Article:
Tropical Fish Keeping - Aquarium fish care and resources

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-   -   Discus Aquarium (http://www.tropicalfishkeeping.com/cichlids/discus-aquarium-41654/)

dylan94 04-22-2010 05:49 PM

Discus Aquarium
 
Okay, I know this is like my 3rd thread about the same discus aquarium, but it is now starting to come into place. Now that I have everything figured out I just want to share with people my decision.

I have decided that 100+ aquariums require too much water change maintenance and are expensive, so I have decided to go with a 90g aquarium. To do 20% water changes on a 100+ gallon tank would require a 20 gallon storage tank somewhere but a 90 would require less space. 90g are also more proportionate and "show tank' styled. Also it is easier to fit a 4ft tank in my house than a 6ft one!

A smaller tank means a smaller stocking list, therefore I have once again (for the millionth time) revised my stocking list, so here it is:
- 6 discus
- 2 german blue rams
- 1 twig catfish
- 12 cardinal tetras
- 10 rummy nose tetras
- 8 hatchets
- 8 sterbais cories

Lighting: T-5 lights
Substrate: 1" peat moss + 2" sand
Water: 75% RODI + 25% conditioned tap water
Plants: Java moss+Java Ferns+Anubias+Amazon Swords+Dwarf Hairgrass+Amazon Frogbit+Dwarf Baby Tears
Fertilizer: Seachem Flourish
Filter: Depends on whether or not one comes with aquarium
Heater: Depends on whether or not one comes with aquarium
Accessories+Decorations: Feeder, RO, Driftwood, River Rocks, Slate Rocks

BTW: I am planning on buying the aquarium second hand. So my plans may slightly vary depending on the deal I get.

I am assuming a lot of people are awaiting pics and they shall come within the next month or maybe 2. But hopefully within the next month :)

Romad 04-22-2010 05:56 PM

Sounds amazing. I have no idea about which types of fish go well with discus but i'm a big fan of them.

Good luck.

dylan94 04-23-2010 04:54 PM

Thanks :) I love discus too. I can spend so much time watching them at the LFS! I think this aquarium will be gorgeous :)

Byron 04-23-2010 11:58 PM

Dylan, my only comment concerns the lighting; the fish list looks good for a 90g.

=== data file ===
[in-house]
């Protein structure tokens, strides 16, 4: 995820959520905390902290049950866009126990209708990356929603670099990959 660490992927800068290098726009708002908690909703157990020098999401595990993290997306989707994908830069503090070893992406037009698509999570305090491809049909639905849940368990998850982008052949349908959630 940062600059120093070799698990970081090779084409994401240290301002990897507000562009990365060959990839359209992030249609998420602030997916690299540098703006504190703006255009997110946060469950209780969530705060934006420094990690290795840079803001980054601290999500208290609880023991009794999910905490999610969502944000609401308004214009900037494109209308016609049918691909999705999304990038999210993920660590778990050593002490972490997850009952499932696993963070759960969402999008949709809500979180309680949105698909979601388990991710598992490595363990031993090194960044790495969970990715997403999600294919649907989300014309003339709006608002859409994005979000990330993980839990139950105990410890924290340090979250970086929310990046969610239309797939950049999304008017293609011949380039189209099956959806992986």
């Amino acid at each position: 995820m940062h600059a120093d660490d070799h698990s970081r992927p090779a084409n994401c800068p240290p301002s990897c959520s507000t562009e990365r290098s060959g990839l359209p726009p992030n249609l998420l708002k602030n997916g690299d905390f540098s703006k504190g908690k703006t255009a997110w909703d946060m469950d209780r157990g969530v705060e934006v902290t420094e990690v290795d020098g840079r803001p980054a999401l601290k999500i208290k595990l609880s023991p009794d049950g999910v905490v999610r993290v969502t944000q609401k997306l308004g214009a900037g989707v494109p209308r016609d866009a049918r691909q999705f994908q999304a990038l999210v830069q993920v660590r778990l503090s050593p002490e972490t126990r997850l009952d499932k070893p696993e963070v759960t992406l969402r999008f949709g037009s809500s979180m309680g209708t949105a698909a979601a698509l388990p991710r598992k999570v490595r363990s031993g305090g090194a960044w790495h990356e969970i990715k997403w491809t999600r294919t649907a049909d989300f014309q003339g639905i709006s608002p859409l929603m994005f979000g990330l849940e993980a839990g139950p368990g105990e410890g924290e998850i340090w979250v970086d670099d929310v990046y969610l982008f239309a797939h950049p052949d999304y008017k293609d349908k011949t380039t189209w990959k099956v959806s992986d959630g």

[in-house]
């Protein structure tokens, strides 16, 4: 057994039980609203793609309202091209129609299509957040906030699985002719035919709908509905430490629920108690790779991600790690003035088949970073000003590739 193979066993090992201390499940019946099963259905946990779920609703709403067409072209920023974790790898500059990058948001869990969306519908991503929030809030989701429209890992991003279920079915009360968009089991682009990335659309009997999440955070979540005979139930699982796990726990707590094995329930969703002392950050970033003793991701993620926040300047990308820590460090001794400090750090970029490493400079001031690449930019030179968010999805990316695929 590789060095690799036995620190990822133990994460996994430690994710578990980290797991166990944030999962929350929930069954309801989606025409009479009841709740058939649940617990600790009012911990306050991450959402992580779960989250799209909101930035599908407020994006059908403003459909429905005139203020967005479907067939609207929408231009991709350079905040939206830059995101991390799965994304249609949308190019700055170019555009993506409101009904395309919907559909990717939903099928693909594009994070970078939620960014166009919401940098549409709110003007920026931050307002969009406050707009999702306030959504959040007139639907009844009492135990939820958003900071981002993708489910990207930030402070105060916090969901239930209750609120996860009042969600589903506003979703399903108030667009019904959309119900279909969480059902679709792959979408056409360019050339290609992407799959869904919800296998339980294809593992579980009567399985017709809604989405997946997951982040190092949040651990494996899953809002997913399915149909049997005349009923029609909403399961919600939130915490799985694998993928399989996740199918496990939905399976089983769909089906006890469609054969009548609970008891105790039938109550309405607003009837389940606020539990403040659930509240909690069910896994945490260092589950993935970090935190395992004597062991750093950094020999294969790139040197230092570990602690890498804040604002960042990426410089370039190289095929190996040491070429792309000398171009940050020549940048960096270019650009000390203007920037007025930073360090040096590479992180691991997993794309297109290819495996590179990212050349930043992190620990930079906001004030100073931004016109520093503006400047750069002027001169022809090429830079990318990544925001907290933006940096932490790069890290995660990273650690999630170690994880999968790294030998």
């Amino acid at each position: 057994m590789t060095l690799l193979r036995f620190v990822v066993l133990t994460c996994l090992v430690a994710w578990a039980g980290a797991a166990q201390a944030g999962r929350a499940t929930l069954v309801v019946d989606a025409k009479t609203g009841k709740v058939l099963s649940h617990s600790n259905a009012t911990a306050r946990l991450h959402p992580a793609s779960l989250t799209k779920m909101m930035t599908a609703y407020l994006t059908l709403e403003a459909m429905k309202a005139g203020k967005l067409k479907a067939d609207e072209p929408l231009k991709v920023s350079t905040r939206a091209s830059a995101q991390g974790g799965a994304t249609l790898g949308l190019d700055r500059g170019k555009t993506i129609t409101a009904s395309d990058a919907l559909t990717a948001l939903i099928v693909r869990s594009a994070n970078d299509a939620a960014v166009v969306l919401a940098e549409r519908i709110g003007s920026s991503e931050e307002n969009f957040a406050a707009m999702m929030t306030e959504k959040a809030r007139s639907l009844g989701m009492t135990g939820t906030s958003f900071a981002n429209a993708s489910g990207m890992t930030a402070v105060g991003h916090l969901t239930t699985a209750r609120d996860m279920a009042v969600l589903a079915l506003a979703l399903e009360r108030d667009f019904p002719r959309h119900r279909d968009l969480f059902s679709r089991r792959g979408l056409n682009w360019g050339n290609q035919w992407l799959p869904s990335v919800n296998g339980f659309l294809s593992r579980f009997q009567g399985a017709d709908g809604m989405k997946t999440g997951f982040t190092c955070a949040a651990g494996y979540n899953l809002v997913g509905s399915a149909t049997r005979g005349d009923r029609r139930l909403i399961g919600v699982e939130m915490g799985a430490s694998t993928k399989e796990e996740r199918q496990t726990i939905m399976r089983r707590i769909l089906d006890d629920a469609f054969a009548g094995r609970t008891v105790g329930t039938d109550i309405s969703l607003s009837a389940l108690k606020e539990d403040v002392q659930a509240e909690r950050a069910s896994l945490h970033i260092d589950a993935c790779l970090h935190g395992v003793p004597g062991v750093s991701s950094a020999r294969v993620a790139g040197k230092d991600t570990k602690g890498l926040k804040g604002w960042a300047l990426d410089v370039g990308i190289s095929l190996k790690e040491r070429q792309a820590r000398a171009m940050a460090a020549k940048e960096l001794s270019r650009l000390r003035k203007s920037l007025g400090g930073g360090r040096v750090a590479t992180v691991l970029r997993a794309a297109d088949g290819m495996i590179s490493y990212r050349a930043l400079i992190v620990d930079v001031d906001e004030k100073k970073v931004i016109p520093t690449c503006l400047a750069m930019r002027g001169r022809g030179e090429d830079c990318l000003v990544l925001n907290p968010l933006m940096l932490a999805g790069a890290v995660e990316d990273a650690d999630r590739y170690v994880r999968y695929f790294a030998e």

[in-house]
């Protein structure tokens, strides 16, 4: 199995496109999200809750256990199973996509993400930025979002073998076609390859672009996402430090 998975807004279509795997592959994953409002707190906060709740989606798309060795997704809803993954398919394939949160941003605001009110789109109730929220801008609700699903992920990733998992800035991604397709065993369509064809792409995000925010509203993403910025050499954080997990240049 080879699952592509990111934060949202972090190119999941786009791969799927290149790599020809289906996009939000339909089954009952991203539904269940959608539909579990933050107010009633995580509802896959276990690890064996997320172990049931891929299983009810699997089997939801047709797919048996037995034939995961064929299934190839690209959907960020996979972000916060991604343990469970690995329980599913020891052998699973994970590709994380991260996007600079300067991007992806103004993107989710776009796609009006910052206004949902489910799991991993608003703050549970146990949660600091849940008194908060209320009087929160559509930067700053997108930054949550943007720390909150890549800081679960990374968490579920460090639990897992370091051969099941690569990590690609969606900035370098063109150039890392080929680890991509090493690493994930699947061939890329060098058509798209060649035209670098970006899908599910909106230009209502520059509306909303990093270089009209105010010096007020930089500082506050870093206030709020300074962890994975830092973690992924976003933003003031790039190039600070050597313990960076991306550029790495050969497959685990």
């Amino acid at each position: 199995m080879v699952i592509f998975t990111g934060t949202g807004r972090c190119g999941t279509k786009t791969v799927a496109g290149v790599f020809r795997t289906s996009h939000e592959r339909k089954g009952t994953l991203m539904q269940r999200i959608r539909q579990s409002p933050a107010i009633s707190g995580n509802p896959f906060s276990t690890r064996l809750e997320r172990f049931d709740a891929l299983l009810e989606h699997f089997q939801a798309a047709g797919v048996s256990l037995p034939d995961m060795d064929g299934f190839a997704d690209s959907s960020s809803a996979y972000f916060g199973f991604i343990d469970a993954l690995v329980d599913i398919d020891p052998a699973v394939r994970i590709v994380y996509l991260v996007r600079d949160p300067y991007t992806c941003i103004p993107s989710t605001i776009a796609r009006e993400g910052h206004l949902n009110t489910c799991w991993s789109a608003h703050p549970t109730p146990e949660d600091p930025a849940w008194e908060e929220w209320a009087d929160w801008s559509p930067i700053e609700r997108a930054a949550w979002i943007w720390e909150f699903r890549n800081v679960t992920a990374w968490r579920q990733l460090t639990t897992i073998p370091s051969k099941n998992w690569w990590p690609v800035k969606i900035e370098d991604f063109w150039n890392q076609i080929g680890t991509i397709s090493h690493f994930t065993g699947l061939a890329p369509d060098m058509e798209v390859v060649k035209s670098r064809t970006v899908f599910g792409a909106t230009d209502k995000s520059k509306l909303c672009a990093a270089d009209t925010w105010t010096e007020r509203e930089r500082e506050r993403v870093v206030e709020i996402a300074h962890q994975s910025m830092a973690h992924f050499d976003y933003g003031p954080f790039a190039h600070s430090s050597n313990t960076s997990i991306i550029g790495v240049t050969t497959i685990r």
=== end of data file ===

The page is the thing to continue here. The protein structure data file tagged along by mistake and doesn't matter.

If you have a dual-tube fixture, with T5 it should be NO [normal output] not HO for a discus aquarium. These fish come from quite dark waters and many have written about them being more relaxed with subdued lighting. Two T5 NO or two T8 tubes will give you good plant growth (see my 90g for proof of that) and with floating plants it will not be bright. As T5 and T8 tubes do not fit the same fixtures, you need to know which before you buy; and T5 NO tubes do not seem to be that readily available from what others here have commented, whereas T8's are everywhere in very good light spectrum.

Actually I do have a second comment:roll: on the filter; you don't mention any because it depends. A canister is the best for what you are planning. Discus also prefer minimal water movement, and I believe canisters are the best filter system for large planted aquaria. Most now have variable flow valves as well.

Byron.

aunt kymmie 04-24-2010 12:04 AM

Concur w/ Byron. My discus tank has a nice cover of floating plants and the discus prefer hanging out right below it. You may want to provide some overhead cover as I think it makes them feel very comfortable.

dylan94 04-24-2010 07:43 AM

I was planning on using amazon frogbit as a cover for the discus and hatchets mainly, but also for the other fish that like low light.:)

I am planning on buying the tank second hand, so if the tank comes with a T5 fixture, T8 bulbs wont fit right? Would the floating plants soften the intensity of the T5 lights or would it still be too bright? And speaking of floating plants, do I have to keep the water level lower so the plants aren't to close to the light?

Most aquariums I have been looking at have either rena or fluval canister filters, so I am not worried about that. It would really suck to have a 90 gallon come with a little HOB filter :)